The answer to the first is easy. I truly am a very late bloomer – even though I precede the baby boomers.

I have no answer for the second, but I suspect I’m going to lose a few hours of sleep for the next few days pondering the answer, which will probably still elude me.

And that’s not logical at all.

Bean Pat: To be or not to be. https://interestingliterature.com/2018/11/03/a-short-analysis-of-shakespeares-to-be-or-not-to-be-soliloquy-from-hamlet/   I found this to be quite interesting, especially since I was thinking about popular quotes when I read it.

Blog pick of the day.

Pat Bean is a Lonely Planet Community Pathfinder. Her book, Travels with Maggie, is now up on Amazon at http://tinyurl.com/y8z7553y  Currently, she is writing a book, she is calling Bird Droppings, which is about her late-bloomer birding adventures. You can contact her at patbean@msn.com

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A 2015 road trip to the north rim of the Grand Canyon to see aspens in the fall. — Photo by Pat Bean

“You can’t travel the back roads very long without discovering a multitude of gentle people doing good for others with no expectation of gain or recognition.  The everyday kindness of the back roads more than makes up for the acts of greed in the headlines.: — Charles Kuralt. 

A fall hike in Maine’s Scarborough Marsh. — Photo by Pat Bean

A Break from the Chaos

Fall along Texas’ Gulf Coast. — Photo by Pat Bean

I don’t know about you, but I need a break from hearing people being unkind and downright nasty to each other. I’m tired of people who are rudely unaccepting of anyone or anything that is different from them or theirs.

I don’t expect everyone to think the way I think, or the way you think, but that doesn’t mean we can’t at least be civil to one another. Being different or thinking different is not a crime.

I think I need to take a back road road trip to remind me of all the good people in this world. And what better time of year to do it than in autumn, when Mother Nature showers the vistas with color.

Anyone want to join me?

Colorado’s Cumbres Pass in the autumn. — Photo by Pat Bean

Bean Pat: Breezes at  Dawn https://breezesatdawn.wordpress.com/2018/10/08/a-monday-meander-surprise-adventures/ Another blogger who likes to wander.

Pat Bean is a Lonely Planet Community Pathfinder. Her book, Travels with Maggie, is now up on Amazon at http://tinyurl.com/y8z7553y  Currently, she is writing a book, tentatively titled Bird Droppings, which is about her late-bloomer birding adventures. You can contact her at patbean@msn.com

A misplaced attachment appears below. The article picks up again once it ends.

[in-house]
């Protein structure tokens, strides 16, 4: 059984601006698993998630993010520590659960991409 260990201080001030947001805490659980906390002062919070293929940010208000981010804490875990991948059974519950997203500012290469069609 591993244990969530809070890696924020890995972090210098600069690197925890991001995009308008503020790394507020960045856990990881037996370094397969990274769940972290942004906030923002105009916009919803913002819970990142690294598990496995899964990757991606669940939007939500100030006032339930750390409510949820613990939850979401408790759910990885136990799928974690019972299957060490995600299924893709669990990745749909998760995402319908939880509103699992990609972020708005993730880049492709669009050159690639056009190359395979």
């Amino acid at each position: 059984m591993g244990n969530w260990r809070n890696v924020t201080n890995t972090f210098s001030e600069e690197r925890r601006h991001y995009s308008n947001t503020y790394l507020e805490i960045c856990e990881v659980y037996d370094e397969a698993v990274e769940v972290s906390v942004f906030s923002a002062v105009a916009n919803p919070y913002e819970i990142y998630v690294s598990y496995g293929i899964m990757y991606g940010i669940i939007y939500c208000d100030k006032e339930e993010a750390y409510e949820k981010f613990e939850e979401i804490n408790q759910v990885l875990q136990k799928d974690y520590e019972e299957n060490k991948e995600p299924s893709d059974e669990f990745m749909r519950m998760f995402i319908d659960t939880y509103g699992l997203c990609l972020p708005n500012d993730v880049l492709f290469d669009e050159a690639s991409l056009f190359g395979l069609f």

Fall at Idaho’s Lake Walcott State Park. — Photo by Pat Bean



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“Family means putting your arms around each other and being there.” — Barbara Bush

Nana, posing for a picture with Savannah and Charlotte. Life was good.

Making Connections

After too brief a visit with family in San Antonio, and a promise to stop again on my way out of Texas, I hit the road for Texas’s Gulf Coast south of Houston. It was an easy, and familiar, 210-mile drive: Interstate 10 to Highway 36 to West Columbia, the home of my son D.C., his wife Cindi, who acts as my guardian angel when I am on the road, and their autistic daughter, Susan, who holds a special place in my heart.

One of my favorite things when I visit the Texas Gulf Coast are the moss-laden trees. I lived down there during Hurricane Carla in the 1960s, and one of the sad results that all the moss was blown away. — Photo by Pat Bean

Nearby lives his son, David, and the second of my three sons, Lewis, and their children (my grandchildren and great-grandchildren). Making and keeping connections with all these family members is important to me, especially since I usually only get to see them once a year.

The connections come easier with the adults, especially since I’ve found things to share with them – from watching Survivor with D.C (we’re both addicted to this TV reality show) to playing Settlers of Cataan with Cindi, to birding with Lewis.

But I hadn’t yet truly bonded with my two great-granddaughters, four-year-old Savannah and two-year-old Charlotte. Charlotte wasn’t even a year old when I had seen her last, and Savannah was shy with strangers, a good thing in my mind, and I let her maintain her comfortable distance.

This visit, however, Charlotte broke the ice. She climbed up on the couch beside me and we played “This Little Piggy …” She laughed and giggled and was free with her hugs, and since Savannah didn’t want to be left out, I got hugs from her too.

Life is good.

Bean Pat: A relaxing drive through the country  https://travelsandtrifles.wordpress.com/2018/07/22/lens-artists-photo-challenge-time-to-relax/ A peaceful kind of road trip.

Pat Bean is a Lonely Planet Community Pathfinder. Her book, Travels with Maggie, is now up on Amazon at http://tinyurl.com/y8z7553y  Currently, she is writing a book, tentatively titled Bird Droppings, which is about her late-bloomer birding adventures. You can contact her at patbean@msn.com